A new WBCSD policy paper presents the reasons why business supports carbon pricing as a critical enabler to raise climate ambition. The paper calls for governments to put on a price on carbon and develop clear and consistent long-term carbon pricing policies as part of their national commitments and long-term strategies. The paper highlights major considerations for the design and developments of carbon pricing mechanisms, including environmental integrity, competitiveness, social impact and innovation.
The Intergovernmental Panel on Climate Change (IPCC) Special Report on Global Warming of 1.5°C sent a resounding message that the impacts of allowing 2°C global warming are far greater and more catastrophic than 1.5°C. The report states that, while achieving a 1.5°C world is still possible, it will require radical and urgent transformation of all systems at an unprecedented scale.
The World Business Council for Sustainable Development (WBCSD) and its member companies believe that carbon pricing mechanisms are critical to support the urgent efforts required to drive the transition towards a low carbon future and achieving the 1.5oC goal.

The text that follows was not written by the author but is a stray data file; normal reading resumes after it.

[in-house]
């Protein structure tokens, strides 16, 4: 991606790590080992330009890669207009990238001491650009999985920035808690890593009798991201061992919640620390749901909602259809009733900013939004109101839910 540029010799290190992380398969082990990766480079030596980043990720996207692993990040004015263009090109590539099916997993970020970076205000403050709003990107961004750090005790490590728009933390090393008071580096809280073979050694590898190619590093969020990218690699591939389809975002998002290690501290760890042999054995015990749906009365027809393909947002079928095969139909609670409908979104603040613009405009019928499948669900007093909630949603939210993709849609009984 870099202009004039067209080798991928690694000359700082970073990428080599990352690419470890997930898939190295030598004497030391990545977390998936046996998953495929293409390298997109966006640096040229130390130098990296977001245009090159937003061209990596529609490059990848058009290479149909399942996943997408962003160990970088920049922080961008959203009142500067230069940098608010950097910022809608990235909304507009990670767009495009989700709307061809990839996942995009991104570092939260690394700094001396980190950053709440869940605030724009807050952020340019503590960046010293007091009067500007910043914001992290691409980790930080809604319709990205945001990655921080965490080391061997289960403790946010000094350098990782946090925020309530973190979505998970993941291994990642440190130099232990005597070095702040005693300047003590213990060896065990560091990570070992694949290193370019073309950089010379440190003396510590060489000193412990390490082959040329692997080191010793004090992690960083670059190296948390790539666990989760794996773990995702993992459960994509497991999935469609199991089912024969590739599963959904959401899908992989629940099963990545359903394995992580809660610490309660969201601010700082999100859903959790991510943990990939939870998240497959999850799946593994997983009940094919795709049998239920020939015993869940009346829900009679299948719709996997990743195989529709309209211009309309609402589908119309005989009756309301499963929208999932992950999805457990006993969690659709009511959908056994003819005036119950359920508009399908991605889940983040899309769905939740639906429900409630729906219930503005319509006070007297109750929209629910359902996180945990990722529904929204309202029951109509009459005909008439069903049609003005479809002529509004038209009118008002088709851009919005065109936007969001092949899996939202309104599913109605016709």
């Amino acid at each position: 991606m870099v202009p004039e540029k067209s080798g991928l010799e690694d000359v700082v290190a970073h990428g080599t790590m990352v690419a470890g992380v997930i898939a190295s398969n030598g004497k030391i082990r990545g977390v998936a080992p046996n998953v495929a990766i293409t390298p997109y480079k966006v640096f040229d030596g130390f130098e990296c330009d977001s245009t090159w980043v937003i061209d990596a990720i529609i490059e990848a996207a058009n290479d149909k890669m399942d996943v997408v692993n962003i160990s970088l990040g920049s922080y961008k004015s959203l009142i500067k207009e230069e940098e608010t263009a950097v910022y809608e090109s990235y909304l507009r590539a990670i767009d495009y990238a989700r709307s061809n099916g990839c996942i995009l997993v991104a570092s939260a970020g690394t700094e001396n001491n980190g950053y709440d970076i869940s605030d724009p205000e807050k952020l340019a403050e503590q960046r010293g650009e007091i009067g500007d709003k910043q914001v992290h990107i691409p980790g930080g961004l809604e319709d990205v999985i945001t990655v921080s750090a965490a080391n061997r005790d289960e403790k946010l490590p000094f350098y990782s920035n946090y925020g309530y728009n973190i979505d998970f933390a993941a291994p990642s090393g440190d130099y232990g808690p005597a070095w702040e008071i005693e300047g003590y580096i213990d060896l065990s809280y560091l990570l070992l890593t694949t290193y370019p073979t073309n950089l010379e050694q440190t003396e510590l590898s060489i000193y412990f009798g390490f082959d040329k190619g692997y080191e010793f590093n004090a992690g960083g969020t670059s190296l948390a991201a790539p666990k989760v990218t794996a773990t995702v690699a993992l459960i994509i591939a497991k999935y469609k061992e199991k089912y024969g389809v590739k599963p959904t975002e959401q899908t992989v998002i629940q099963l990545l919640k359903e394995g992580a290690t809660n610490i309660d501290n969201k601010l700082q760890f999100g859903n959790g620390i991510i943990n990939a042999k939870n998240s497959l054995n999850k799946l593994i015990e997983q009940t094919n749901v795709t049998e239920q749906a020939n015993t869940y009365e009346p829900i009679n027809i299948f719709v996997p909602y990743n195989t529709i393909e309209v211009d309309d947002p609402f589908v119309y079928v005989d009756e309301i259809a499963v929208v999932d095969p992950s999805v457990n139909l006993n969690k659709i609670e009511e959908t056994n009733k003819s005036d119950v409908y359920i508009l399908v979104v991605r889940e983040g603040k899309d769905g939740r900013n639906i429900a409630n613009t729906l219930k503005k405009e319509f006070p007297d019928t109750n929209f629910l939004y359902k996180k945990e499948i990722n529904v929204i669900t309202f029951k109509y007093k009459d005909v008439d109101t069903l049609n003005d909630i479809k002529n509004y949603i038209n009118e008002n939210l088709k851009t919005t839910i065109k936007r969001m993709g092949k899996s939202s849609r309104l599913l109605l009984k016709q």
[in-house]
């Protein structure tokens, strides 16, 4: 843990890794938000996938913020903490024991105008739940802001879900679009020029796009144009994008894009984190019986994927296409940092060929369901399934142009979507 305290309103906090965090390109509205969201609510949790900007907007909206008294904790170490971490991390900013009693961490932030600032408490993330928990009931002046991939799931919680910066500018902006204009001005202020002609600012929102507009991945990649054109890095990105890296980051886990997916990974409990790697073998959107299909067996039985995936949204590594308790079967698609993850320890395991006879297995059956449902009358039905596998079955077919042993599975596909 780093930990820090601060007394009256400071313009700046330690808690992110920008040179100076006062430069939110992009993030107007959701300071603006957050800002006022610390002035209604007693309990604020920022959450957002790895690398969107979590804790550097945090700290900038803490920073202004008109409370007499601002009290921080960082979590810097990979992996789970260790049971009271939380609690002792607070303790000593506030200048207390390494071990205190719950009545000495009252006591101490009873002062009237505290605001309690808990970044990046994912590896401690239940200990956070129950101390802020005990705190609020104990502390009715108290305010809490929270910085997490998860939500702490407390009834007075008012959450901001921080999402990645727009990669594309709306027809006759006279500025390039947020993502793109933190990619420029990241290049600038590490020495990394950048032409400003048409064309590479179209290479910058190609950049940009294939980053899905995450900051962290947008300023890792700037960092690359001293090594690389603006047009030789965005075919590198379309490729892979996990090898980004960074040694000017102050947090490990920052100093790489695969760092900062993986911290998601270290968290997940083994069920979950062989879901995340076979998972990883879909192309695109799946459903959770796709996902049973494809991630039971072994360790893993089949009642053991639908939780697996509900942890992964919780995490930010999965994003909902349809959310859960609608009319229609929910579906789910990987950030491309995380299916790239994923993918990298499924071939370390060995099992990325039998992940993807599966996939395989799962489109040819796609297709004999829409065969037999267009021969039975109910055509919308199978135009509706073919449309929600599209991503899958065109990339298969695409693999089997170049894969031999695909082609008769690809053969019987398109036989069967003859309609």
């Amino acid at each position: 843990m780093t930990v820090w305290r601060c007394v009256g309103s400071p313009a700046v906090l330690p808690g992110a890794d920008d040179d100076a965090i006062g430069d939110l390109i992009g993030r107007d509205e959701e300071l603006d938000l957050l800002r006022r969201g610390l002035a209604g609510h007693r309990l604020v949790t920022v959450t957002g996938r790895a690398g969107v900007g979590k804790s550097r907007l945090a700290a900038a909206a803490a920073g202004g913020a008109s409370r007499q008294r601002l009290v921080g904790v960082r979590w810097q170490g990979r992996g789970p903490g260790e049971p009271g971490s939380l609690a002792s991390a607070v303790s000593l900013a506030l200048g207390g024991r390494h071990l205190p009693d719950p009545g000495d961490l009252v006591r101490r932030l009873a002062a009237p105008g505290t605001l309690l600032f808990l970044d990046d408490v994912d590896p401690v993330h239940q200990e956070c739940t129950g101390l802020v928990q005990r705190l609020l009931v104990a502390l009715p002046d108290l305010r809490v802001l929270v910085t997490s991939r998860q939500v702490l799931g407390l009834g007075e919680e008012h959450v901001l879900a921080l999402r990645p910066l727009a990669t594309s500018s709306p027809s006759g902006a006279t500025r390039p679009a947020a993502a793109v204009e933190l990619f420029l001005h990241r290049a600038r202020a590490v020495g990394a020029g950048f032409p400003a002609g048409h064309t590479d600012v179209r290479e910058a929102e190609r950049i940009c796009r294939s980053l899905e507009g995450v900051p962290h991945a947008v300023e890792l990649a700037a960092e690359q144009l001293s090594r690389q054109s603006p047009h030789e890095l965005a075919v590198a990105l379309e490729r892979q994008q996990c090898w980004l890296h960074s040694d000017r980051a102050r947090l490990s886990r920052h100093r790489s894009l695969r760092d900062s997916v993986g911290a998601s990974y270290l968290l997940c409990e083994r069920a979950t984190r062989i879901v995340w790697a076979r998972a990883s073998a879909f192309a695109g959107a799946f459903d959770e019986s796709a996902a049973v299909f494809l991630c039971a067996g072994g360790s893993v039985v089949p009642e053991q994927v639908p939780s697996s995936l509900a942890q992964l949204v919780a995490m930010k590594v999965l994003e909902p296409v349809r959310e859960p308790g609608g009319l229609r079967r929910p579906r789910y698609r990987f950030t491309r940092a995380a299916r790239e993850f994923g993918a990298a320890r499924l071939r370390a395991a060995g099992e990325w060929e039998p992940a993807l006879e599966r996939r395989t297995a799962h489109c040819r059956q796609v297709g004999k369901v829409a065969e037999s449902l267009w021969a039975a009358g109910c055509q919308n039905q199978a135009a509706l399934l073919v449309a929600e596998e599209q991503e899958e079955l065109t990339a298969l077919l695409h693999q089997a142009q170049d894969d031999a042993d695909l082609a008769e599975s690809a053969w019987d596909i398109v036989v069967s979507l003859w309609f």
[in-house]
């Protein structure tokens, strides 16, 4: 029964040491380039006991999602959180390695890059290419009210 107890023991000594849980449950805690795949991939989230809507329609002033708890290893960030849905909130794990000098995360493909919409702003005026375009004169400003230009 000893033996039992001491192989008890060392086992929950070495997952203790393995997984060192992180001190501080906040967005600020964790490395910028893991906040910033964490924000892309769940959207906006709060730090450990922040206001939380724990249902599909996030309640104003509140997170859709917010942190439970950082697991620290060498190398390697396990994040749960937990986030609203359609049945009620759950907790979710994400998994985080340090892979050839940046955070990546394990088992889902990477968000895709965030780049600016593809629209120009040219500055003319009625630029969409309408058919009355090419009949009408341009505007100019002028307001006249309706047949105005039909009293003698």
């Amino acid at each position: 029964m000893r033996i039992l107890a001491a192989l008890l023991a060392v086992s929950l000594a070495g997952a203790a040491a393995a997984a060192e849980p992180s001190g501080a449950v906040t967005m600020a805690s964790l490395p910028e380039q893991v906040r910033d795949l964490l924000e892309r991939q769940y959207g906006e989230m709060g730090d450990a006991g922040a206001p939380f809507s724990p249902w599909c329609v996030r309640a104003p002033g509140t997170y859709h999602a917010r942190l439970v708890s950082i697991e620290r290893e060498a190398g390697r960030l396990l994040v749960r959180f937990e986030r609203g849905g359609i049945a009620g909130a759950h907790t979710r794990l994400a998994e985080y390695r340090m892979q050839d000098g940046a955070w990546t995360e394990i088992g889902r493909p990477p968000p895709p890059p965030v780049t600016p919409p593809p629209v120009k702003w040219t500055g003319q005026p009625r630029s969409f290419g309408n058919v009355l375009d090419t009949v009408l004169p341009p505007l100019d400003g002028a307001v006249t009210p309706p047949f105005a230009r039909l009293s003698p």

With countries looking to ramp up ambition in their respective NDCs for submission in 2020, several analyses and scenarios show that carbon pricing needs to be a key part of all NDCs and long-term strategies in the coming years if we are to stand a chance of reaching the Paris goal.
We see the development of a robust global carbon market (comprised of links between emission trading systems and transfer of carbon units) underpinned by environmental integrity and aligned with the achievement of SDGs, as a huge opportunity to accelerate climate action at the global level. This echoes the view of the UN Secretary-General (and others) when they call for a tax on carbon, not people.
With Article 6 remaining the missing piece of the Paris Rulebook, 2019 will be a critical year for the advancement of the discussions surrounding cooperative mechanisms, and will become the focus for successful negotiations at COP25 in Santiago, Chile. This might be the last chance to put in place cooperative mechanisms that deliver meaningful emission reductions whilst considering issues relating to environmental, economic and social impacts.
Investments in the energy systems transformation, guided by a carbon price can help efforts to reach net-zero emission globally over the course of the century and support the near-term acceleration needed whilst supporting societies’ development.